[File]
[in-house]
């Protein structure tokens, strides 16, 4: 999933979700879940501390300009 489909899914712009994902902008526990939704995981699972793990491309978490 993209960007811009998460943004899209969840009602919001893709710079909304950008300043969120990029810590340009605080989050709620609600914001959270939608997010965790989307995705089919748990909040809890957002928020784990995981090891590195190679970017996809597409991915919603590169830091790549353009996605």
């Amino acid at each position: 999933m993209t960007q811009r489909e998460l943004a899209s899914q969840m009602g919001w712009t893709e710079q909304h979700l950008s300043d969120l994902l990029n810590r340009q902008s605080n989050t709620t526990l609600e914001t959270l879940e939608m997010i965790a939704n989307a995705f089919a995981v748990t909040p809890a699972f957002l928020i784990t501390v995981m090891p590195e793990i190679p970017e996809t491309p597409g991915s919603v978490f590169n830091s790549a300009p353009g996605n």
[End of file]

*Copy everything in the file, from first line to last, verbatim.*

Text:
[in-house]
């Protein structure tokens, strides 16, 4: 999933979700879940501390300009 489909899914712009994902902008526990939704995981699972793990491309978490 993209960007811009998460943004899209969840009602919001893709710079909304950008300043969120990029810590340009605080989050709620609600914001959270939608997010965790989307995705089919748990909040809890957002928020784990995981090891590195190679970017996809597409991915919603590169830091790549353009996605």
């Amino acid at each position: 999933m993209t960007q811009r489909e998460l943004a899209s899914q969840m009602g919001w712009t893709e710079q909304h979700l950008s300043d969120l994902l990029n810590r340009q902008s605080n989050t709620t526990l609600e914001t959270l879940e939608m997010i965790a939704n989307a995705f089919a995981v748990t909040p809890a699972f957002l928020i784990t501390v995981m090891p590195e793990i190679p970017e996809t491309p597409g991915s919603v978490f590169n830091s790549a300009p353009g996605n």